The Malleable World of the Neocons

The Neocons have been rudely awakened from their imperial dreams by the catastrophic failure of their Iraq ambitions.

“A hegemon is nothing more or less than a leader with preponderant influence and authority over all others in its domain. That is America's position in the world today….  [P]eace and American security depend on American power and the will to use it… American hegemony is the only reliable defense against a breakdown of peace and international order. The appropriate goal of American foreign policy, therefore, is to preserve that hegemony as far into the future as possible.”
William Kristol and Robert Kagan

Power corrupts, and absolute power corrupts absolutely. — Lord Acton

With the breakup of the Soviet Union in 1991, the United States became the sole remaining super-power. Many saw this extraordinary situation as an opportunity at last for world disarmament, a concerted attack on poverty and disease, and global harmony under a rule of international law.

Not the Neoconservatives.

Instead, they announced, this was to be “The American Century” – a “benevolent global hegemony” imposed upon the world by the sole remaining super-power, the United States. In this new world order, the United States would renounce treaties and international law at will if they were found to be contrary to the interests of the “hegemon.” Military action by the super power would be taken “preventatively” if there was a perceived possibility that an upstart nation might resist the “order” with force. Aggressive initiatives would be taken to assure that no rival super power would arise to challenge the global hegemony.

The United States would, in short, become the kind of world empire we claimed that we were struggling, throughout the cold war, to prevent the Soviet Union from becoming.

Much of this Neocon program has been implemented by the Bush administration. The test-ban and anti-ballistic missile treaties have been abrogated, along with the Geneva Conventions against torture and the Nuremberg Accords forbidding unprovoked war. The United States has refused to allow its citizens to be tried in the international criminal courts. The military budget has been expanded so that it now equals the combined military budgets of all other nations.

But in Iraq, the Neocons have been rudely awakened from their imperial dreams.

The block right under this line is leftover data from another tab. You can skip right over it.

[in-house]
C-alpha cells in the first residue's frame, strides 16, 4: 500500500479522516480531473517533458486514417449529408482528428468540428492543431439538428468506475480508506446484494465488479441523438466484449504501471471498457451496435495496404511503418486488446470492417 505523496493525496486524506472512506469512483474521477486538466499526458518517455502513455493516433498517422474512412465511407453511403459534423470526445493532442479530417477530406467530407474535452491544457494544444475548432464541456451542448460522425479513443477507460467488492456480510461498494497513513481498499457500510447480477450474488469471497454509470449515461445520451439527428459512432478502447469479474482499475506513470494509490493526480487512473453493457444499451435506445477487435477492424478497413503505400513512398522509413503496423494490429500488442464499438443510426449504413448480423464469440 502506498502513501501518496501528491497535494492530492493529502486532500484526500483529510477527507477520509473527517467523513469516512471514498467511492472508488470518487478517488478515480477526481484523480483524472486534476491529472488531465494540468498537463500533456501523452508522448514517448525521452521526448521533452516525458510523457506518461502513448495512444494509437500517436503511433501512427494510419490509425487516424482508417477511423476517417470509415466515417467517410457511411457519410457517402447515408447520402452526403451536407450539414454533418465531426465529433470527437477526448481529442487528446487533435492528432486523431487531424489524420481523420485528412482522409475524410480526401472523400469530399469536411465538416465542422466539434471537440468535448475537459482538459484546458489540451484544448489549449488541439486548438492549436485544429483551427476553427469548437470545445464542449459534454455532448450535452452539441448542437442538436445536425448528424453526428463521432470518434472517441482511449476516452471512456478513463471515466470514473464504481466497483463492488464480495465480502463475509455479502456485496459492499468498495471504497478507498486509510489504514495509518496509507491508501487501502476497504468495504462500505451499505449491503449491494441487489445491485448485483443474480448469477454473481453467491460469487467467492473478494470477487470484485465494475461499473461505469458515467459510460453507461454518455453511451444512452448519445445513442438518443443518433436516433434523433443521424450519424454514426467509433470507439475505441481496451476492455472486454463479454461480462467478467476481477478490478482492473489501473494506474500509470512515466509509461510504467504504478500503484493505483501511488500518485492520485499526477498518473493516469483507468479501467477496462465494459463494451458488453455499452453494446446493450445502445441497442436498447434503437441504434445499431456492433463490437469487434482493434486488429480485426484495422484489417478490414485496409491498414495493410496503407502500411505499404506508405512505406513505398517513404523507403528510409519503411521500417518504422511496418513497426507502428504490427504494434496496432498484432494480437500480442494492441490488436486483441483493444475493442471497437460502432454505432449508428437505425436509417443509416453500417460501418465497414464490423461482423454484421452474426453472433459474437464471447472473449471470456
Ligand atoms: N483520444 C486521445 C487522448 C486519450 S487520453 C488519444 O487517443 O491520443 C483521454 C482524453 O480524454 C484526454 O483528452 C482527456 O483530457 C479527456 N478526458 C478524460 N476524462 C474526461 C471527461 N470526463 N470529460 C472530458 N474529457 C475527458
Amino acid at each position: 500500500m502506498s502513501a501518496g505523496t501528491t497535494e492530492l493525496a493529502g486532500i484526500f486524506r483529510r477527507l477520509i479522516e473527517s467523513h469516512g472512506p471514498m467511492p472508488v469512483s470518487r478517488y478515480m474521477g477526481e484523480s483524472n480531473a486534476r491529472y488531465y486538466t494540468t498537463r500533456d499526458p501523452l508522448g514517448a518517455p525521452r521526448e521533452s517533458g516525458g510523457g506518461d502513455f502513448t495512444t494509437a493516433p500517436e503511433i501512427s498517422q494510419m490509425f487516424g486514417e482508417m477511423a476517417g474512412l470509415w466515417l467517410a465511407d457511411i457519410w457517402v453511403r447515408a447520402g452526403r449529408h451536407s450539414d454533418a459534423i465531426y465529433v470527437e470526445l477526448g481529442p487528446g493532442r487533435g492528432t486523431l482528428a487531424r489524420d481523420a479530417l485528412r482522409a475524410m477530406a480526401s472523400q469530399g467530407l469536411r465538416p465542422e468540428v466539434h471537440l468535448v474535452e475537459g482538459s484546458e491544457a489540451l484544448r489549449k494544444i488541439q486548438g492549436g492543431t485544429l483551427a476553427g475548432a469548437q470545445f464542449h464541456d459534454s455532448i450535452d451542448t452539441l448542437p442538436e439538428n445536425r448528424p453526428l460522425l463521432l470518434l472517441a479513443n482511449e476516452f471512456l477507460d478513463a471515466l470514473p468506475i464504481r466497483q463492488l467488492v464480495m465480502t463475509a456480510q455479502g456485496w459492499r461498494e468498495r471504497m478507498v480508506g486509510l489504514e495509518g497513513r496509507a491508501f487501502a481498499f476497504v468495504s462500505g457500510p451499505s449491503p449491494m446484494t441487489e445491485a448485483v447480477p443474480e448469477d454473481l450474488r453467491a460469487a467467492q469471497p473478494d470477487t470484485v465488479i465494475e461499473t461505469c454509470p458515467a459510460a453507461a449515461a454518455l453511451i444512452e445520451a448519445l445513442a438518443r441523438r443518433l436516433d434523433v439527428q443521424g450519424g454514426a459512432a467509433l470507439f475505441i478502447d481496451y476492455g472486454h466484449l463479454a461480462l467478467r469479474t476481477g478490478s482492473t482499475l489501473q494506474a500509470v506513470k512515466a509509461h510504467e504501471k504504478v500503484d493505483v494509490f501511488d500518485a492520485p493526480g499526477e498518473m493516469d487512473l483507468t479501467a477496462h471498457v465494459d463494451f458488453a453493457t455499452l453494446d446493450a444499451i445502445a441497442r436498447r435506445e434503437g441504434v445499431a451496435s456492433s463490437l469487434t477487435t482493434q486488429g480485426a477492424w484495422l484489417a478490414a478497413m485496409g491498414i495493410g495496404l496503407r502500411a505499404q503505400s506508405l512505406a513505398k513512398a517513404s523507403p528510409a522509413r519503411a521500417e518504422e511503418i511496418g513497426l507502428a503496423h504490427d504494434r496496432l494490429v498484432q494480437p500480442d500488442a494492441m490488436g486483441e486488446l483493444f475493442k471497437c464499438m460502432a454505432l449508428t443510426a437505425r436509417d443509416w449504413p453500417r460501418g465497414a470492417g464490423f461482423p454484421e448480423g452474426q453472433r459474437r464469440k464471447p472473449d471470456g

In August 2002, General Tommy Franks gathered a few of his senior officers, and together they predicted what Iraq might look like four years after an invasion and the fall of Saddam Hussein. These projections, assembled in a PowerPoint presentation, were recently obtained by the National Security Archives (a non-governmental research organization) through a Freedom of Information Act request. There we find that had the prophecies of Franks group proved true, today there would be only 5,000 American troops remaining in Iraq, while a representative government would be in place and the Iraqi army would be keeping the peace throughout the country.

But the spectacular failure of these rosy predictions should not surprise us. For at about the same time, Paul Wolfowitz and Dick Cheney were assuring us that the overthrow of Saddam would be a “cakewalk,” and that we would be “greeted as liberators,” with flowers and sweets. The cost of “Operation Iraqi Liberation” (O.I.L.) (oops, make that “Operation Iraqi Freedom”), we were told, would be paid for by oil revenues.

Well, it didn’t quite turn out that way, did it? And why not? Many explanations have been offered. Among these: incredibly poor management by unqualified party hacks, failure to plan for the post-war occupation, failure to involve the Iraqis in the reconstruction. To be sure, all these factors and more have led to the appalling mess that is Iraq today. Underlying all these factors, perhaps, is a mind set of the Neoconservatives who successfully urged Bush and Cheney to launch the war and who, before that, drew up and signed the Neocon manifesto of 1997: “The Project for the New American Century” (PNAC).

By a “mind set” I mean assumptions that might be so far in the background of the Neocons thinking and planning that they are scarcely aware of them. These assumptions become apparent, not in what the Neocons say, but in how they act.

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